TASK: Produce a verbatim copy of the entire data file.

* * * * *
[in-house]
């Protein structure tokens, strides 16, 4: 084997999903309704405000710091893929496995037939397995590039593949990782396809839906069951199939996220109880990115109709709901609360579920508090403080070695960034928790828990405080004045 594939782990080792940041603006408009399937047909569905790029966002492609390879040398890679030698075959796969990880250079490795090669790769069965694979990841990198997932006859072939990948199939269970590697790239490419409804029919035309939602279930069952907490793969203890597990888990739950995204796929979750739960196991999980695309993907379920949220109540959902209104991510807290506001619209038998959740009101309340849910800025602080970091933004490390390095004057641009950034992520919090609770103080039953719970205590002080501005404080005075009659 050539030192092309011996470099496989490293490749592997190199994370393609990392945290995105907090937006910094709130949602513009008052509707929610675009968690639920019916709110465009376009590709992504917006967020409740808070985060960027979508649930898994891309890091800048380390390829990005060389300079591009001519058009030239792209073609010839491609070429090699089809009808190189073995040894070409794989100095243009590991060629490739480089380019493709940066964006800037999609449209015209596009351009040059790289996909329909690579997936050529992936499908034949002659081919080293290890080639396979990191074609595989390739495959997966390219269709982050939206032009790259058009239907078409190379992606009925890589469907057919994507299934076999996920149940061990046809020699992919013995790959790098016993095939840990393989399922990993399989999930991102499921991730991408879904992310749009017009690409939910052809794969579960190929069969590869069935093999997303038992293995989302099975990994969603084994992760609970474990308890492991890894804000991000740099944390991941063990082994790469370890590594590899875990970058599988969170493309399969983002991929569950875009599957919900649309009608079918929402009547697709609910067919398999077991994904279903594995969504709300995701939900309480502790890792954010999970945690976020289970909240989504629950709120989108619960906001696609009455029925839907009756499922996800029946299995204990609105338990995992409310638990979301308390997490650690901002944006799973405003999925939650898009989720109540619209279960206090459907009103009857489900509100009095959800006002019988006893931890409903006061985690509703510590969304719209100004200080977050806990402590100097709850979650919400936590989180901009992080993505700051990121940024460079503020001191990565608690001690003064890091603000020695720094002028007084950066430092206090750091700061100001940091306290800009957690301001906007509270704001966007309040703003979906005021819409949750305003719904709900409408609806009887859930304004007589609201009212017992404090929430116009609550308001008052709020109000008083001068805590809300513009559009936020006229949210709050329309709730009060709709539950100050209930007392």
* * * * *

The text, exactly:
[in-house]
């Protein structure tokens, strides 16, 4: 084997999903309704405000710091893929496995037939397995590039593949990782396809839906069951199939996220109880990115109709709901609360579920508090403080070695960034928790828990405080004045 594939782990080792940041603006408009399937047909569905790029966002492609390879040398890679030698075959796969990880250079490795090669790769069965694979990841990198997932006859072939990948199939269970590697790239490419409804029919035309939602279930069952907490793969203890597990888990739950995204796929979750739960196991999980695309993907379920949220109540959902209104991510807290506001619209038998959740009101309340849910800025602080970091933004490390390095004057641009950034992520919090609770103080039953719970205590002080501005404080005075009659 050539030192092309011996470099496989490293490749592997190199994370393609990392945290995105907090937006910094709130949602513009008052509707929610675009968690639920019916709110465009376009590709992504917006967020409740808070985060960027979508649930898994891309890091800048380390390829990005060389300079591009001519058009030239792209073609010839491609070429090699089809009808190189073995040894070409794989100095243009590991060629490739480089380019493709940066964006800037999609449209015209596009351009040059790289996909329909690579997936050529992936499908034949002659081919080293290890080639396979990191074609595989390739495959997966390219269709982050939206032009790259058009239907078409190379992606009925890589469907057919994507299934076999996920149940061990046809020699992919013995790959790098016993095939840990393989399922990993399989999930991102499921991730991408879904992310749009017009690409939910052809794969579960190929069969590869069935093999997303038992293995989302099975990994969603084994992760609970474990308890492991890894804000991000740099944390991941063990082994790469370890590594590899875990970058599988969170493309399969983002991929569950875009599957919900649309009608079918929402009547697709609910067919398999077991994904279903594995969504709300995701939900309480502790890792954010999970945690976020289970909240989504629950709120989108619960906001696609009455029925839907009756499922996800029946299995204990609105338990995992409310638990979301308390997490650690901002944006799973405003999925939650898009989720109540619209279960206090459907009103009857489900509100009095959800006002019988006893931890409903006061985690509703510590969304719209100004200080977050806990402590100097709850979650919400936590989180901009992080993505700051990121940024460079503020001191990565608690001690003064890091603000020695720094002028007084950066430092206090750091700061100001940091306290800009957690301001906007509270704001966007309040703003979906005021819409949750305003719904709900409408609806009887859930304004007589609201009212017992404090929430116009609550308001008052709020109000008083001068805590809300513009559009936020006229949210709050329309709730009060709709539950100050209930007392």